The city of Frederick, MD, and Frederick County are components of the DMV that did not collect information on chronically homeless people, both single adults and those in families, so the real number of chronically homeless people in 2021 is likely to be higher than reported.
Still, at a more granular level the report showed hidden successes in reducing chronic homelessness. For example, between 2017 and 2021 the city of Alexandria and Montgomery County saw rates of chronic homelessness decrease by 51% and 68%, respectively.
The report demonstrated persistent racial disparities in homelessness. Black people continue to be heavily overrepresented among people experiencing homelessness in the region. Eighty-two percent of people experiencing homelessness in families and 75% of single individuals experiencing homelessness were Black, but Black people only make up 25% of the COG region’s combined population.
“It is important to note that a root cause of the disproportionate representation of people of color is a legacy of institutional and systemic racism that impacts our communities to this day,” said Tom Barnett, director of Fairfax County’s Office to Prevent and End Homelessness, presenting the report to the COG board of directors. He added that COG has contracted with a consulting firm to find solutions to reduce racial inequity and anticipates those results by next year.
Greenwalt also said that in spite of what some people expected, an increase in homelessness as a result of the pandemic probably won’t be measurable until next winter, in time for the 2022 PIT count. Eviction cases will need time to work their way through landlord-tenant court and people generally exhaust all other financial options before leaving their homes, so there may be months of lag time before the effect of the pandemic on homelessness is truly felt.
HUD’s PIT count has faced criticism for presenting incomplete information about the homeless community. Critics have argued that because it is only a snapshot of homeless people that volunteers are able to individually count on a single night, it leaves out important context and understates the scale of the homelessness crisis.
For instance, the PIT count does not include people who are “doubled up,” or living with friends or relatives because they have nowhere else to stay, but who are not technically “homeless” by HUD’s definition.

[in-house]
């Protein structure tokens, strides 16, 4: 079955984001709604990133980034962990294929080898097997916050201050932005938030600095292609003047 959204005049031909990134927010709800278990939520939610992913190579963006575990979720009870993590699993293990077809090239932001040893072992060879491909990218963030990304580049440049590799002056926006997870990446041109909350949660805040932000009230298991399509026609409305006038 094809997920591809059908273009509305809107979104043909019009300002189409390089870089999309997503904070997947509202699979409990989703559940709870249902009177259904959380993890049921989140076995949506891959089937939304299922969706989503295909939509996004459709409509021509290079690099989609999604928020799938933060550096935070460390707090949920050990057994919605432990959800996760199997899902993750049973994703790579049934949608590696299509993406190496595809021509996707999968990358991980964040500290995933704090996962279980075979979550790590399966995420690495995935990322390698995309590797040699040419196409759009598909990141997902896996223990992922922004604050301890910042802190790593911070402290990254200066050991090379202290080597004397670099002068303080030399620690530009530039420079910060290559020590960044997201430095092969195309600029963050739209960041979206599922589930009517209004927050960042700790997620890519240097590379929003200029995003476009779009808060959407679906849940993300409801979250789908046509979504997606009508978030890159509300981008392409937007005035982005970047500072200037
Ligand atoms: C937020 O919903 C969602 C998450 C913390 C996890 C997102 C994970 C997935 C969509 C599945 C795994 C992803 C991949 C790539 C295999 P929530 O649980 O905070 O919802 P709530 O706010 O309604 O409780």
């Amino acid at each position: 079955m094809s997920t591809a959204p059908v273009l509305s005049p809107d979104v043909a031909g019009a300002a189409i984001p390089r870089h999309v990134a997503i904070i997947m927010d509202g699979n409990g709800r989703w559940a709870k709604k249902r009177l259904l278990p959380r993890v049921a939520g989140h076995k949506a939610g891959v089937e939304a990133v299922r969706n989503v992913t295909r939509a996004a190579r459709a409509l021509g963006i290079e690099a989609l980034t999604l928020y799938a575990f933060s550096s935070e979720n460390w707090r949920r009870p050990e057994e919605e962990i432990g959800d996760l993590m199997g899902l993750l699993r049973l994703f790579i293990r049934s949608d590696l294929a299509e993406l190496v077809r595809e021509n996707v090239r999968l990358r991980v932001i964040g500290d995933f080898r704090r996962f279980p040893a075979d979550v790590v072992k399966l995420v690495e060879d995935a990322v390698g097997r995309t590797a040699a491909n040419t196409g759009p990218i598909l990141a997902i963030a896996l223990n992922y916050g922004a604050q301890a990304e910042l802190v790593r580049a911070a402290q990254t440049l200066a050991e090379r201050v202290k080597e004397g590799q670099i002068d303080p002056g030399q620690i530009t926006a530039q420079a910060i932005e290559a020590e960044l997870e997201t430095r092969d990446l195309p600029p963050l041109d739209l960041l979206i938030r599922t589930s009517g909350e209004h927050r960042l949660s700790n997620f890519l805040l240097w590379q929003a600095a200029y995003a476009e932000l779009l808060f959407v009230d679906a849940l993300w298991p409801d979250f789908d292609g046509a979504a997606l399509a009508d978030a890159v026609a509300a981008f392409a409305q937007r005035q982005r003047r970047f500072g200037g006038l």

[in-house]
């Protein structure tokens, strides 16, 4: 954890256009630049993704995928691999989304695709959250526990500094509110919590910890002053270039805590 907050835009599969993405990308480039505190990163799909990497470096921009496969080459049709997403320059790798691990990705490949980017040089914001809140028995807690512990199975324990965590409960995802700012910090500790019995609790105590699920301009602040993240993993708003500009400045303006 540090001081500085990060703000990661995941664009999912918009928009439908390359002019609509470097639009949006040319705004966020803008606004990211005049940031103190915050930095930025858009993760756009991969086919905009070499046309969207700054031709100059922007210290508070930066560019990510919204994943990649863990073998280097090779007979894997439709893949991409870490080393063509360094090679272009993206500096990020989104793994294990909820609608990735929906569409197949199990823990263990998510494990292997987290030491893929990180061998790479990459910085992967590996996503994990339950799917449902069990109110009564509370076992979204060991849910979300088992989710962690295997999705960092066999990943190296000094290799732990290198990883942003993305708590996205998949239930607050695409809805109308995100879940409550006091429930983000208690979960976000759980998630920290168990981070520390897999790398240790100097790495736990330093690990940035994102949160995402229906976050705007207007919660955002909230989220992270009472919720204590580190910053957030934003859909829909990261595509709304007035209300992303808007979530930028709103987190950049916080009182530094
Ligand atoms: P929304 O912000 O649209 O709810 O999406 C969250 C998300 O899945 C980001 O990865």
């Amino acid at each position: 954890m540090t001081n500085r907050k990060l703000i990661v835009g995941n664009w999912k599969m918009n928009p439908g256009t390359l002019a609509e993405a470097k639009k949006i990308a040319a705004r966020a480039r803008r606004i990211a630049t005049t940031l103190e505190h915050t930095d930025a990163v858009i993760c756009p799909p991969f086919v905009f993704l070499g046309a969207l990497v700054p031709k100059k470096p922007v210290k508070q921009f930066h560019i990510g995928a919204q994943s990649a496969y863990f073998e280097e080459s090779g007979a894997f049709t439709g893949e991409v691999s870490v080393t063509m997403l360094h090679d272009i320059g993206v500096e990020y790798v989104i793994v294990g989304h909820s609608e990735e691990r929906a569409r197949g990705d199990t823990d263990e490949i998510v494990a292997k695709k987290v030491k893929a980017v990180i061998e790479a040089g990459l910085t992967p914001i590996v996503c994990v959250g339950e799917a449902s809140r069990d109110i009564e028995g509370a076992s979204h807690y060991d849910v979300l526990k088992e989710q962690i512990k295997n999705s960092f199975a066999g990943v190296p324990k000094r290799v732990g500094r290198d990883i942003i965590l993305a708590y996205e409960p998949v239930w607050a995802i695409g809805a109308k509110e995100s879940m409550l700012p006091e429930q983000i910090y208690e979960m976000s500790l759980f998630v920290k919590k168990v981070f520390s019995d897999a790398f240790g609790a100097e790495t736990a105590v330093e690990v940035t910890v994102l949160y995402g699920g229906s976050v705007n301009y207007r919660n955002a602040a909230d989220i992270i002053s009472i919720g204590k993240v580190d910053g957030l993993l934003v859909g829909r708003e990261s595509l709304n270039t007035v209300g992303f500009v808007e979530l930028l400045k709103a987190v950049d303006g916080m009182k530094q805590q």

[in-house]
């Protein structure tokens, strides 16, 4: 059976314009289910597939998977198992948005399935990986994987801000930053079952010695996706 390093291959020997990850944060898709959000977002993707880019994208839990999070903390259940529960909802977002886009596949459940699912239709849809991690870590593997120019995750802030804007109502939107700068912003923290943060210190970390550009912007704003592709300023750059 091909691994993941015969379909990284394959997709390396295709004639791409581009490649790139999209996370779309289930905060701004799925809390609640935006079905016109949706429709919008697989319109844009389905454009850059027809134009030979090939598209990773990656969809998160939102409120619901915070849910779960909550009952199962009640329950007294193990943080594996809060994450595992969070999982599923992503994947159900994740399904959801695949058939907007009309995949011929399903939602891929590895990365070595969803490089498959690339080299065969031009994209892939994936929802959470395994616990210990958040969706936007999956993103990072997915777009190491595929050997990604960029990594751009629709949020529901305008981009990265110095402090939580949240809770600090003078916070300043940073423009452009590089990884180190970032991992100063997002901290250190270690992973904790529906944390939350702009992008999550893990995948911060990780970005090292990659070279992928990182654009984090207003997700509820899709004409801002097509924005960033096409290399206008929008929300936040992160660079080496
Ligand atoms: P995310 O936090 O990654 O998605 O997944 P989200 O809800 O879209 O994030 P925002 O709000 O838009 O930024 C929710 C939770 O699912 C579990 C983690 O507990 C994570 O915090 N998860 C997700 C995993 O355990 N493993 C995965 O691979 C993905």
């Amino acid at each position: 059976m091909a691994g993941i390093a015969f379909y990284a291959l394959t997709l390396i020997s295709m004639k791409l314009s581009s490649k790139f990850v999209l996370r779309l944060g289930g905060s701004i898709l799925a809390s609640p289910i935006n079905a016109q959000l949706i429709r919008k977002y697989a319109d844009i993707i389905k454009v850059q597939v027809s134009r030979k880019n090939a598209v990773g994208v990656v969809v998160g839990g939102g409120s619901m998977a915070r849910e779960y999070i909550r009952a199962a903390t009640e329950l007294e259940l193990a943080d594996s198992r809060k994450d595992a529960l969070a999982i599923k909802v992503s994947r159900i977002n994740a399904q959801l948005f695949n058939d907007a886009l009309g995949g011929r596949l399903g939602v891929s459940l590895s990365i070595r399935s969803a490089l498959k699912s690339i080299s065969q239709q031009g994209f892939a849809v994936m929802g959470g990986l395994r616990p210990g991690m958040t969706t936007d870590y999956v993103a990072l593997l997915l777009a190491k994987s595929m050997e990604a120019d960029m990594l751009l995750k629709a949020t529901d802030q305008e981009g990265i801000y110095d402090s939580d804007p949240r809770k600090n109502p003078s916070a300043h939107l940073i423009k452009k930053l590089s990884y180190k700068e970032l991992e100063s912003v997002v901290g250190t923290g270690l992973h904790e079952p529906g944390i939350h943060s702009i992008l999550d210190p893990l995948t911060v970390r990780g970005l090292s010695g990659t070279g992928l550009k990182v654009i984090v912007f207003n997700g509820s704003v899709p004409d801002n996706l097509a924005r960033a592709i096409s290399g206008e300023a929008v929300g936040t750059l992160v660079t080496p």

Greenwalt acknowledged the count’s limitations in her testimony. “There are inflows and outflows every single night of the year. New people experience homelessness, other people leave the homeless services system to housing,” Greenwalt said, “so in some ways the point-in-time count minimizes the scope of the problem and the challenge that we all face.”
Kate Coventry, a senior policy analyst with the D.C. Fiscal Policy Institute, said that despite advocates’ claims that the PIT count is not perfect, “no one thinks it is. But it is a measure.”
She added that policymakers in D.C. have access to supplementary reports and information on homeless demographics to inform their decisions, including, for example, the total number of people who have had contact with the homeless services system over the course of a given year.
In her testimony, Greenwalt said that figure is often two to three times higher than the number of people experiencing homelessness on just one night. Nationwide, in 2018, it was three times larger.
Coventry said the PIT count data came out too late in the year to play a direct role in determining where Bowser will recommend allocating funding. But the PIT count process as a whole plays an important role in establishing a profile of homelessness in the region, which in turn informs funding decisions.
Ultimately, regardless of the PIT count’s findings or the mayor’s budget proposal, the future of homelessness policy is going to be heavily influenced by the impending end of the eviction moratoriums in place across the region, according to Chapman and Greenwalt. Municipalities within the COG are planning for that in their own ways.
A foreshadow of the political fights that the end of the moratorium might bring was on display at the D.C. Council last week: Council Chair Phil Mendelson proposed ending the moratorium to incentivize tenants and landlords to apply for federal relief funding that will go to waste if not used, but tenant advocate organizations strongly opposed the measure and councilmembers voted it down, saying that the city was not ready for evictions to resume. The question of how to use the federal funding in time has still not been resolved.